Diabetics’ lives are at risk due to Ozempic shortage as demand for weight-loss shots surges

The UK has been hit by a shortage of supply of the Ozempic weight loss miracle jab due to the growing demand from people wanting to lose weight.

The issue is of particular concern to diabetics across the country who say their lives have been put at risk as they are unable to access the drug.

Semaglutide sold under the names Ozempic and Wegovy was initially introduced because it helps people with type 2 diabetes manage their blood glucose levels, but has been touted by celebrities and social media influencers as a weight-loss wonder drug with Boris Johnson revealing last week that he had started taking it.

Frontline pharmacists described the situation as a complete disaster and said they were forced to spend a lot of time researching alternative medicines for diabetic patients.

The drug mimics a hormone called glucagon-like peptide-1 (GLP-1), which is released after you eat. This makes people feel full, which means they eat less and lose weight. A recent study found that people who were given the drug as part of a weight-loss program saw their weight drop an average of 12% after 68 weeks.

However, while Wegovy is licensed for the treatment of weight loss, its NHS launch has been delayed leaving even more people wanting to lose weight quickly by switching off the label for Ozempic, which is only licensed for type 2 diabetes. As a result , pharmacists were unable to meet primary care physician prescriptions, leaving diabetics at risk.

This was reported by the Danish company Novo Nordisk, which produces both drugs I is experiencing intermittent drug supply constraints due to unprecedented levels of demand.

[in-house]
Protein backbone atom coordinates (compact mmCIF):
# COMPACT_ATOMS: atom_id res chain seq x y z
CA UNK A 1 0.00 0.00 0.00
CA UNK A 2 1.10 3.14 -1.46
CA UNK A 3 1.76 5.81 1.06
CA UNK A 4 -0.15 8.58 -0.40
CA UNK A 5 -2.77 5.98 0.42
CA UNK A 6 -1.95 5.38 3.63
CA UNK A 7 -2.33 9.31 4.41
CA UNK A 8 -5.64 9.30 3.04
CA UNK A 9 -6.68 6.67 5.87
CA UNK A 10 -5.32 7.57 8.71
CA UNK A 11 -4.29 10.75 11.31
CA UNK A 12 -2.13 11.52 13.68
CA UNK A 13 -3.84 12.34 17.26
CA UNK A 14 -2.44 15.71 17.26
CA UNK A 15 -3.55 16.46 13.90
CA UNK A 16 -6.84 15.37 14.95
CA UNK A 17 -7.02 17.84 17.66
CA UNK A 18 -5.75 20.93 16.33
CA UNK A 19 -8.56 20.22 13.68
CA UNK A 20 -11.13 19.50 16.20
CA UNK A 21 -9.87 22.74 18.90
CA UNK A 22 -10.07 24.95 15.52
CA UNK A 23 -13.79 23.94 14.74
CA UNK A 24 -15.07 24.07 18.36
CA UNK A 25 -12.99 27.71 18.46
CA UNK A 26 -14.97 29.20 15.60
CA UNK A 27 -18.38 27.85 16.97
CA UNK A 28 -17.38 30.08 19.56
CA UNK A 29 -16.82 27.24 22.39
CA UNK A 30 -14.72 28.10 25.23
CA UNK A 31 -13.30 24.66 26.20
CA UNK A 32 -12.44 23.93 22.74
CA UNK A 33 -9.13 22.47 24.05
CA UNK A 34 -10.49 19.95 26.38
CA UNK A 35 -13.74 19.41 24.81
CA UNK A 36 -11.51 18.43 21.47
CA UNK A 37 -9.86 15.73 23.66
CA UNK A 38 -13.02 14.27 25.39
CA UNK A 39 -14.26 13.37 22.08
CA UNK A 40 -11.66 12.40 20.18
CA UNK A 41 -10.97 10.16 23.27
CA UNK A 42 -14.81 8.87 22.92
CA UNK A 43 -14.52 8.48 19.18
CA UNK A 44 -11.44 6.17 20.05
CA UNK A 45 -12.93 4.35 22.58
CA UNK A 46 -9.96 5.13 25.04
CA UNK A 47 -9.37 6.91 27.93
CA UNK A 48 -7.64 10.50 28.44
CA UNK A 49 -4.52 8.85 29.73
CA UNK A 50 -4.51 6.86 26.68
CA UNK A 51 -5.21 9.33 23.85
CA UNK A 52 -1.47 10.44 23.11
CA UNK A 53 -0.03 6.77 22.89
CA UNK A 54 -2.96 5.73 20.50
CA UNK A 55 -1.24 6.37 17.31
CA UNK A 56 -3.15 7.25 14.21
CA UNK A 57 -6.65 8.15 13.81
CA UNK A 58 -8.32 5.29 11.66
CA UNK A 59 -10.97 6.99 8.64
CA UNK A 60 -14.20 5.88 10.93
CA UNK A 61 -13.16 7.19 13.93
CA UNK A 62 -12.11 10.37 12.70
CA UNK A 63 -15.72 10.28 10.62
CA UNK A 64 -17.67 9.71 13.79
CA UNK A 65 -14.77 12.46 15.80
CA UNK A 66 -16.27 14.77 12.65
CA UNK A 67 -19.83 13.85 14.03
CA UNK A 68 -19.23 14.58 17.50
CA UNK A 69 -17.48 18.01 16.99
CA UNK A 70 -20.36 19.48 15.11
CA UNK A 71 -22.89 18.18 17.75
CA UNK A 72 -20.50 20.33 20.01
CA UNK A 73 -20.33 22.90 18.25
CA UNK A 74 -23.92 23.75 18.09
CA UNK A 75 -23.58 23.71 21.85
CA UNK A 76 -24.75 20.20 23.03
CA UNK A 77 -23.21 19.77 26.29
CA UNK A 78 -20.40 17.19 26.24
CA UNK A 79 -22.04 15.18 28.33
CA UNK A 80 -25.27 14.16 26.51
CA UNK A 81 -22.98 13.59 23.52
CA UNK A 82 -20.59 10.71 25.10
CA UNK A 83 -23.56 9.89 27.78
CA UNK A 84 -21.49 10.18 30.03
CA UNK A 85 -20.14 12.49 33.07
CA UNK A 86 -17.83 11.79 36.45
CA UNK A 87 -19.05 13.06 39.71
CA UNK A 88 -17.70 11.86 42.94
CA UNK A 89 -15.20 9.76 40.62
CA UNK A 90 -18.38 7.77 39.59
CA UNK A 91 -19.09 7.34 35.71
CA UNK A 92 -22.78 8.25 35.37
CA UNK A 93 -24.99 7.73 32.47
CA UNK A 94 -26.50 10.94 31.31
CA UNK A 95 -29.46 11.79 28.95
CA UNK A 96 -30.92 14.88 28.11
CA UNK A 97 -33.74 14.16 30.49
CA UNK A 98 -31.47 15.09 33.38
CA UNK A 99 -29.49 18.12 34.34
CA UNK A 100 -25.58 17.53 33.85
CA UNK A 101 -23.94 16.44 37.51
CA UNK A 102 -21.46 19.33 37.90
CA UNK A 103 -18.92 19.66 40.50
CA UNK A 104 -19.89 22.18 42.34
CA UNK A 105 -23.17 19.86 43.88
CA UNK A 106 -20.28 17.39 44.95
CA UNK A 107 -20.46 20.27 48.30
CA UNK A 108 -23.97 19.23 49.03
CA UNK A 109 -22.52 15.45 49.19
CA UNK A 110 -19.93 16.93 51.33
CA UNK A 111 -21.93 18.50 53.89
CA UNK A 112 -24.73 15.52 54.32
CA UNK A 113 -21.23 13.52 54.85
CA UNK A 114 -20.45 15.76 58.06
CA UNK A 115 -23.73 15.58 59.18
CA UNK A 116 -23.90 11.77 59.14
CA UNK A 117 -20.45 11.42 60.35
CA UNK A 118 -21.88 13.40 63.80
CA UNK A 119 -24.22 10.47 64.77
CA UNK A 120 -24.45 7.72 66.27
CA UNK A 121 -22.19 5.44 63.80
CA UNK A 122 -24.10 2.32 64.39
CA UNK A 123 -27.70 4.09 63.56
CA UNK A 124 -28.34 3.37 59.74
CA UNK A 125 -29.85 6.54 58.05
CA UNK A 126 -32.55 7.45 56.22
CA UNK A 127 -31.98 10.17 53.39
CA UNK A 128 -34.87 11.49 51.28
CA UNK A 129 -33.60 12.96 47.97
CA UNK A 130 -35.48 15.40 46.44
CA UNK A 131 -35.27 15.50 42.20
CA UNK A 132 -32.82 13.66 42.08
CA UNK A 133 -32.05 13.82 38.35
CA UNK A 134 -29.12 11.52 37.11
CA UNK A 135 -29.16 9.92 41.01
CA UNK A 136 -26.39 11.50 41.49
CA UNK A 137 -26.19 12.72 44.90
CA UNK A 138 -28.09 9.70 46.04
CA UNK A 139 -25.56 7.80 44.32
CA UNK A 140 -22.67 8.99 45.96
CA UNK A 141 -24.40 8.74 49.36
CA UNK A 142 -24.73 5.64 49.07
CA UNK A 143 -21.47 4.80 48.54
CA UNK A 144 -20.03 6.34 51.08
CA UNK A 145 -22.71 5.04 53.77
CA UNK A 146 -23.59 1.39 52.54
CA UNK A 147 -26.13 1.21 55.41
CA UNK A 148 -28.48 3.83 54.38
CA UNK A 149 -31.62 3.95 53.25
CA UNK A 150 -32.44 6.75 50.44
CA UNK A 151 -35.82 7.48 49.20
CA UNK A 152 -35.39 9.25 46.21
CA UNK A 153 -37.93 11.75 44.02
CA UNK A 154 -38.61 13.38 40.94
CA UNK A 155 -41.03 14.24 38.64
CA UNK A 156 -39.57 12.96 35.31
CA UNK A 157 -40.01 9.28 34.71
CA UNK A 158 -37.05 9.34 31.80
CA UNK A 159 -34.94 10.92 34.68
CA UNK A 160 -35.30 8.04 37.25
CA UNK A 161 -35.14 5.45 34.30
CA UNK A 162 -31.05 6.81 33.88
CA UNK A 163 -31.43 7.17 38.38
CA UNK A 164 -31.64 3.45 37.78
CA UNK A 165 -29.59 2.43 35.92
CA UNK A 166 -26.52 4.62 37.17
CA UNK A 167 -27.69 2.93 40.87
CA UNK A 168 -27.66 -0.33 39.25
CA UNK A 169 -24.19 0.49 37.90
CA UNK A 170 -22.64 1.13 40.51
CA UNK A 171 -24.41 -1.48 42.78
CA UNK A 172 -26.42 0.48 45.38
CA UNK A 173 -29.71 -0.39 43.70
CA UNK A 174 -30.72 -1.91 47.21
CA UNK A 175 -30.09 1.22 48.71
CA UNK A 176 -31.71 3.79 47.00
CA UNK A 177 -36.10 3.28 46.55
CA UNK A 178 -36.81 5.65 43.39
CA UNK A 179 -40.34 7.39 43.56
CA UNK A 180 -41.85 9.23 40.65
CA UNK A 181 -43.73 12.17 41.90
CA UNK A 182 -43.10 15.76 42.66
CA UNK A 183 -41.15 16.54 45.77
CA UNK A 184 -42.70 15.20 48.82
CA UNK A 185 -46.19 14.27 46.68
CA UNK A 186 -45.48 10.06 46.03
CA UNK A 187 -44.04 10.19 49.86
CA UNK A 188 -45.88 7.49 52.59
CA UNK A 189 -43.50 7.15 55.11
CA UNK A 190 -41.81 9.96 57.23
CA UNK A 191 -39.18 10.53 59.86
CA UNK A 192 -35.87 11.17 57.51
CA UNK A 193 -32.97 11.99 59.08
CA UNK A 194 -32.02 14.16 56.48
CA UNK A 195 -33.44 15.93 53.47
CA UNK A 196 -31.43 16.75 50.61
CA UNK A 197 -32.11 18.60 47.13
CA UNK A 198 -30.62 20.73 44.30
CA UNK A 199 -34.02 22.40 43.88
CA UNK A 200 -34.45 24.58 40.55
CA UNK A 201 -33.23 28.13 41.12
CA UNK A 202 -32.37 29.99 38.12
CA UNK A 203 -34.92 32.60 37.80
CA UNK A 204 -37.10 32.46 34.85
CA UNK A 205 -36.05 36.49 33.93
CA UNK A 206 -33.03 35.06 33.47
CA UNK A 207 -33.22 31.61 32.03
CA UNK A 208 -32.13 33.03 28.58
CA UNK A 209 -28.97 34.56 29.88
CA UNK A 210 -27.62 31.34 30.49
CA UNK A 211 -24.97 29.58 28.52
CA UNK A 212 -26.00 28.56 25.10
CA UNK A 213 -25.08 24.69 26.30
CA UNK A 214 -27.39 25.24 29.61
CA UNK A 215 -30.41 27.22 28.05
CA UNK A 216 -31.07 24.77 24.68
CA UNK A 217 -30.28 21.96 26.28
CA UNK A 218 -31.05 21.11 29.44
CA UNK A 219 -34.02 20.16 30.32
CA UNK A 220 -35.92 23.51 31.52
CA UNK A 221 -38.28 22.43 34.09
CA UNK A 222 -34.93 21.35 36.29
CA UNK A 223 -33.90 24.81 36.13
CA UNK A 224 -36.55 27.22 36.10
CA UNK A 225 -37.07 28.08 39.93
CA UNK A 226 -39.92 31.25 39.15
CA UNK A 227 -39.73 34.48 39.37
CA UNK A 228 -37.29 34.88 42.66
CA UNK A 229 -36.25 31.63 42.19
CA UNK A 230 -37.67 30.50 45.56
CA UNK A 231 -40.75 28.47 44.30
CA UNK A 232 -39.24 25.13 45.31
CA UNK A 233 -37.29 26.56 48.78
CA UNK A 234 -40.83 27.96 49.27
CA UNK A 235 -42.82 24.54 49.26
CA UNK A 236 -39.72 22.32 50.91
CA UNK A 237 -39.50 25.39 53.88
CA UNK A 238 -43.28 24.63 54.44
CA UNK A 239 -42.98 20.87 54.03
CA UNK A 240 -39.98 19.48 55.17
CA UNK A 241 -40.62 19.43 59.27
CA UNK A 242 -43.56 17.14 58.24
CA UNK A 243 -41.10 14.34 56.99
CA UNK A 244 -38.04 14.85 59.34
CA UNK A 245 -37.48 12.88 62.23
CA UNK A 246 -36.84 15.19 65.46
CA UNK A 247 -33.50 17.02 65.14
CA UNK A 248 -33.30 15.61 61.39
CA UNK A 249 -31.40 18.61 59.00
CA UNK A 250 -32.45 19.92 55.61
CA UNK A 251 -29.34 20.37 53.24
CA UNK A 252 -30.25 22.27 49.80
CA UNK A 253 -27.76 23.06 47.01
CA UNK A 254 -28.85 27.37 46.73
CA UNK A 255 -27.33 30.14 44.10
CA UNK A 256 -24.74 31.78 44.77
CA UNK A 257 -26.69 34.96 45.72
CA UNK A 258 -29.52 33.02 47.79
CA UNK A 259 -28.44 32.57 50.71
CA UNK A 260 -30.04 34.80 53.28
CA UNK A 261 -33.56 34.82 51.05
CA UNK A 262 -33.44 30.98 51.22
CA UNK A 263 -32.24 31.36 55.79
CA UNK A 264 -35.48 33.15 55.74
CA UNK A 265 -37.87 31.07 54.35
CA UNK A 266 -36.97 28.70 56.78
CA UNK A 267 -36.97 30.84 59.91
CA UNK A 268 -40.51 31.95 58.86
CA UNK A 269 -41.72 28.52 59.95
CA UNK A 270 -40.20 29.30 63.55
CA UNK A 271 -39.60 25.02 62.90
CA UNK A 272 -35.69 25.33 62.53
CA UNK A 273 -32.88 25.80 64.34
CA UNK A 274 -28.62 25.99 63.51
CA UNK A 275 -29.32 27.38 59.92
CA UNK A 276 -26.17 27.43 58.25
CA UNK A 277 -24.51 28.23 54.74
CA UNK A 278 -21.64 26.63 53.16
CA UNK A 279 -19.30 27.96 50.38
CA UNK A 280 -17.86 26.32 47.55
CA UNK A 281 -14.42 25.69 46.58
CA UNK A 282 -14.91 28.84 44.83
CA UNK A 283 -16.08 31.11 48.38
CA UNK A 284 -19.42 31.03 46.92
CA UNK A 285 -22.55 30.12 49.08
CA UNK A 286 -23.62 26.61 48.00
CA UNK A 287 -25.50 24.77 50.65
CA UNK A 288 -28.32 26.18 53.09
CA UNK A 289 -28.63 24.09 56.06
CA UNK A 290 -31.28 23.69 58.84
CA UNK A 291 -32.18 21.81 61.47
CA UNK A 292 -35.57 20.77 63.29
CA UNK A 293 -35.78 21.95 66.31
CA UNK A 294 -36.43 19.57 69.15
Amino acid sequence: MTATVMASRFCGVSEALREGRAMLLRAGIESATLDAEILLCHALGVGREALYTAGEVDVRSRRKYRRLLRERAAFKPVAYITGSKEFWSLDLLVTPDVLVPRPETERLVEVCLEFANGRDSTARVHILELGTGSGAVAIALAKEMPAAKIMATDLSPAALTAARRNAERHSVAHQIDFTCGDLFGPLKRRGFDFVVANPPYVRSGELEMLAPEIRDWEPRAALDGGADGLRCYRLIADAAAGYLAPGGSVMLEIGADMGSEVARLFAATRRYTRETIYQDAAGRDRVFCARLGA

Elizabeth Urquhart said she was left in the agonizing and stressful situation of having to call dozens of pharmacies every month to try to get a fresh 4-week supply of Ozempic due to shortages (Photo: Provided)

A spokesperson said: We are keenly aware of the uncertainty and concern this is causing and the inconvenience patients and healthcare professionals are experiencing. We recommend that anyone who thinks they could be affected by this talks to their doctor.

We are working closely with the Medicines and Healthcare products Regulatory Agency (MHRA) and are doing our best to discourage off-label use of our medicines. We are working together to issue communications on the appropriate use of our medicines for healthcare professionals right now. We do not promote, suggest or encourage off-label use or misuse of any of our medicines.

The MHRA said it was ready to implement regulatory steps to minimize shortages amid concerns that people with diabetes are now struggling to get prescriptions.

Diabetes UK had been assured that patients on repeat prescriptions would not be affected by the supply problems, but the charity said I now he’s worried that’s not the case anymore.

Douglas Twenefour, Care Manager at Diabetes UK, said: We know that due to ongoing global shortages, some people with type 2 diabetes who could benefit from Ozempic are unable to access it. While we were assured this should have little impact on people with type 2 diabetes who already had repeat prescriptions, we are concerned that some are struggling to get these prescriptions.

We are also aware that people without type 2 diabetes take Ozempic via off-label prescription. While we understand that off-label prescribing can be beneficial in some circumstances, we cannot support it when it directly contributes to the ongoing shortages impacting people living with type 2 diabetes, and we encourage clinicians to be aware of this impact.

Twenefour said there are several alternative GLP-1 analogue treatments available for people with type 2 diabetes and that health care teams will contact patients if there is a shortage. Elizabeth Urquhart, who has type 2 diabetes, has called supply problems a matter of life and death.

She was first prescribed Ozempic by doctors at Aintree hospital last September. The 66-year-old former NHS worker from Skelmersdale, Lancashire, was also taking tablets to manage her condition, but in February she fell seriously ill.